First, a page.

As many of us go through our daily routines of coffee self-administration, here a few interesting studies on caffeine and the nervous system.
In 1990 three researchers from Stony Brook University studied the patterns of calcium propagation in the cytosol and nucleus after influx through voltage-dependent channels, and from caffeine-sensitive intracellular stores. They studied dissociated bullfrog sympathetic neurons under voltage-clamp conditions, and scanned the cells using confocal microscopy. Most interestingly, they observed that the spread of calcium through the cytosol lead to large and persistent increases in intranuclear calcium. This phenomenon is even more pronounced when cytosolic calcium is released using caffeine from intracellular stores. This leads the researchers to speculate on the possible role of calcium in mediating the long-term structural and functional changes of neurons following neuronal stimulation.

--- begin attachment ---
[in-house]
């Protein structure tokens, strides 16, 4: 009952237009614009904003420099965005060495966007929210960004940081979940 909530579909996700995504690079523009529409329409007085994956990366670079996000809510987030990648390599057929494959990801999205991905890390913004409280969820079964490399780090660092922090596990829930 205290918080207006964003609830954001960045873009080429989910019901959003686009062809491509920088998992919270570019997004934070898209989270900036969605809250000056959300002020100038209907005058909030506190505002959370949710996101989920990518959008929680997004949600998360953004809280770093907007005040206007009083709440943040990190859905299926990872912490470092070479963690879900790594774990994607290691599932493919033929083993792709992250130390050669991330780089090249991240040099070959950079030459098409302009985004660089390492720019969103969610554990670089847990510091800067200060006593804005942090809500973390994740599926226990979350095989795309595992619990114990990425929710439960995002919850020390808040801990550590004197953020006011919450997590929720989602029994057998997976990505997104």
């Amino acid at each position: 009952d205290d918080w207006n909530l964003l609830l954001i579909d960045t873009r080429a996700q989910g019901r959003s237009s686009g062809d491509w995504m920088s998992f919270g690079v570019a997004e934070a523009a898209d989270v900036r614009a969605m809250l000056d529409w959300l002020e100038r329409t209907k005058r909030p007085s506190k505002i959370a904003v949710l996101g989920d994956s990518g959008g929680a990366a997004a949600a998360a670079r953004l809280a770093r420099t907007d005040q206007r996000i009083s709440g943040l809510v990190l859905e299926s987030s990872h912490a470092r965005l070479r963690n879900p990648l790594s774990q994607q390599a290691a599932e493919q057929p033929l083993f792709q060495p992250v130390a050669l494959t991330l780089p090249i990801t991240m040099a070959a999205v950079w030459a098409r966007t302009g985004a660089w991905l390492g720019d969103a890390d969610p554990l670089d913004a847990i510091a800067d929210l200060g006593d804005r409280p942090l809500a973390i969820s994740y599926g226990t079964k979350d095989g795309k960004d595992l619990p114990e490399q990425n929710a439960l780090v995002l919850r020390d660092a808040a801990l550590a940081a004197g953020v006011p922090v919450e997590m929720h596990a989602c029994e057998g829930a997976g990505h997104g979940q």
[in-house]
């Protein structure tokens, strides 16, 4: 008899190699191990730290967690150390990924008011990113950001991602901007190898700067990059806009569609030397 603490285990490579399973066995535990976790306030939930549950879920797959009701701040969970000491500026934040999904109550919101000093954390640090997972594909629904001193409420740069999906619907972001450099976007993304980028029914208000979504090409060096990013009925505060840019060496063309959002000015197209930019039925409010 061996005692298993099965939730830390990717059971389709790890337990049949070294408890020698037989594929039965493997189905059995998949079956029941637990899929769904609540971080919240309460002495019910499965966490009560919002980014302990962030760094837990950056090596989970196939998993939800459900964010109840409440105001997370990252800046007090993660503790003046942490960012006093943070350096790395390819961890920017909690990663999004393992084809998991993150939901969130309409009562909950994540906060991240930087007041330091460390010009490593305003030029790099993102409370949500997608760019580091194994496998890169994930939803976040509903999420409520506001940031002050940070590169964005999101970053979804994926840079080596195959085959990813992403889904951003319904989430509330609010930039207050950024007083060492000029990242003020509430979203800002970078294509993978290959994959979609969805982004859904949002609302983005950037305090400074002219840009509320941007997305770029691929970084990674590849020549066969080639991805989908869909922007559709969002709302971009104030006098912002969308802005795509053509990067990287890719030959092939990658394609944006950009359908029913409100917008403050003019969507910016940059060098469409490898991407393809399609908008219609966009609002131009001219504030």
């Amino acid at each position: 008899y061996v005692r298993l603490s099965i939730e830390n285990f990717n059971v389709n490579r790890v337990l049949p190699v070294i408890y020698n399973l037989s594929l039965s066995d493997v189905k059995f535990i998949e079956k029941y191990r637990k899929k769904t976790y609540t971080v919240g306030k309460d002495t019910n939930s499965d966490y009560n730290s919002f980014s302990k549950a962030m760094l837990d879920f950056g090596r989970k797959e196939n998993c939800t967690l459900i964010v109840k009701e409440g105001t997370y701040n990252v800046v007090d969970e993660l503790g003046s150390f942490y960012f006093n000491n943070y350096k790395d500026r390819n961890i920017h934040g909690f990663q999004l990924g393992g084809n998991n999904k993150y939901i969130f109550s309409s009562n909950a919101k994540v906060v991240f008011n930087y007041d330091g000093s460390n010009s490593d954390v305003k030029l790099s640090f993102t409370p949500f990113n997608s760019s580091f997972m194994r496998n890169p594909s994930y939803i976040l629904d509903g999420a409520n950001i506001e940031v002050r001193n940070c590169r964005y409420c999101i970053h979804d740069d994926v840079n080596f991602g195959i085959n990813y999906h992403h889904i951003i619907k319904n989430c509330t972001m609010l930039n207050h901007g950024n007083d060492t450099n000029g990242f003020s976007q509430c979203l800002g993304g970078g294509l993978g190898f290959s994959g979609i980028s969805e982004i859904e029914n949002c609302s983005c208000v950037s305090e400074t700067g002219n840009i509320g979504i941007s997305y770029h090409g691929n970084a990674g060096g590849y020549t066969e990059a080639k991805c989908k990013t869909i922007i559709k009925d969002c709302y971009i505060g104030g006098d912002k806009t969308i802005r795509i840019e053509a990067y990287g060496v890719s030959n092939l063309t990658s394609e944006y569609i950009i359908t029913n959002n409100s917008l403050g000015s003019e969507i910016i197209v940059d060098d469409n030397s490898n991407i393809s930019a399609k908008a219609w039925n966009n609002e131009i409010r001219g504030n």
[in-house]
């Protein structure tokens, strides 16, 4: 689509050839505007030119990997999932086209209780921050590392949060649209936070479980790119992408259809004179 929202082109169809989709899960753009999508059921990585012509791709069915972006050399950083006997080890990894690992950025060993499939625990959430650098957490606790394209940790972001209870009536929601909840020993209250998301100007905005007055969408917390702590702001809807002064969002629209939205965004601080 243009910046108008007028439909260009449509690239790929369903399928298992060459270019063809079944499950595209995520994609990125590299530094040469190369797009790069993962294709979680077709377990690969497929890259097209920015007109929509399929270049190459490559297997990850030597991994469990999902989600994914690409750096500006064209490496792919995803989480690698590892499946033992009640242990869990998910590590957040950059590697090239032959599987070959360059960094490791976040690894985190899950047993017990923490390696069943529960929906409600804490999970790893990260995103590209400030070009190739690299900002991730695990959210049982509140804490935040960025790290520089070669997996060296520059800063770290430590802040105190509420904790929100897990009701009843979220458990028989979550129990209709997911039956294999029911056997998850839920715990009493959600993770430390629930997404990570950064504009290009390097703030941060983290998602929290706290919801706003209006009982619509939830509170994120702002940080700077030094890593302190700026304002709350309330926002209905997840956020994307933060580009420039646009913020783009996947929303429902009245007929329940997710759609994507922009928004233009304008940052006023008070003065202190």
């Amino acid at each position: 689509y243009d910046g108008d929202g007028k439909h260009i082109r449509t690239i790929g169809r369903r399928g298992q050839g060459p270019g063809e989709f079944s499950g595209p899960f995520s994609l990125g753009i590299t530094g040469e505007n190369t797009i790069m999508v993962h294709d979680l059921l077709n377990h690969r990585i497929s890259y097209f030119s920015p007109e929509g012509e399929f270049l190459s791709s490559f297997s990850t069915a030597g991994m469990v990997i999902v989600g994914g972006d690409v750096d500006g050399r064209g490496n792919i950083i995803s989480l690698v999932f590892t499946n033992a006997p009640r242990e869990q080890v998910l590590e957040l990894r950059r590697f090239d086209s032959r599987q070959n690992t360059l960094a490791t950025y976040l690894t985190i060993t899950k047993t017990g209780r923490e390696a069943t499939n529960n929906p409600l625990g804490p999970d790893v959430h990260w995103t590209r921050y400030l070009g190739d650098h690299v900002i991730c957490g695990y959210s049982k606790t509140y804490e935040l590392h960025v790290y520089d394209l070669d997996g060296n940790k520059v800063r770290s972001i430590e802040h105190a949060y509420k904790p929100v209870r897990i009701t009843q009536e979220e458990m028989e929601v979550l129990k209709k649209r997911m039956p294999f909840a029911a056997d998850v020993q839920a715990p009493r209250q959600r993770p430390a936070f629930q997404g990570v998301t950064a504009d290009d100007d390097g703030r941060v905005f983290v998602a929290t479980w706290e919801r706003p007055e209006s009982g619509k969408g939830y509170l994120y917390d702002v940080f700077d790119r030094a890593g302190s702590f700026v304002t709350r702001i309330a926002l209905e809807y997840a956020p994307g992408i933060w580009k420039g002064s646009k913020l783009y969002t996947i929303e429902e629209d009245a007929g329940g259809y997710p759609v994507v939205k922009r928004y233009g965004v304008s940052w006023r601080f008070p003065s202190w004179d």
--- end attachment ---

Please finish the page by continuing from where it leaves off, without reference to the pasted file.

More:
For a final coffee fun-fact, let's throw it all the way back to 1885, the oldest publication on caffeine recorded in PubMed. It's a just a few paragraphs, but worth noting. A Scottish doctor reports in the British Medical Journal on the use of caffeine as a cheaper alternative to cocaine, as a local anesthetic of course. This is the publication of a negative result (as clearly stated in the last paragraph), something we don't see very often!
Hernandez-Cruz A, Sala F, Adams PR (1990) Subcellular calcium transients visualized by confocal microscopy in a voltage-clamped vertebrate neuron, Science (247) p 858-862.
Robertson DA (1885) Note on the effects of the local application of caffeine on the conjunctiva, The British Medical Journal (1) p17.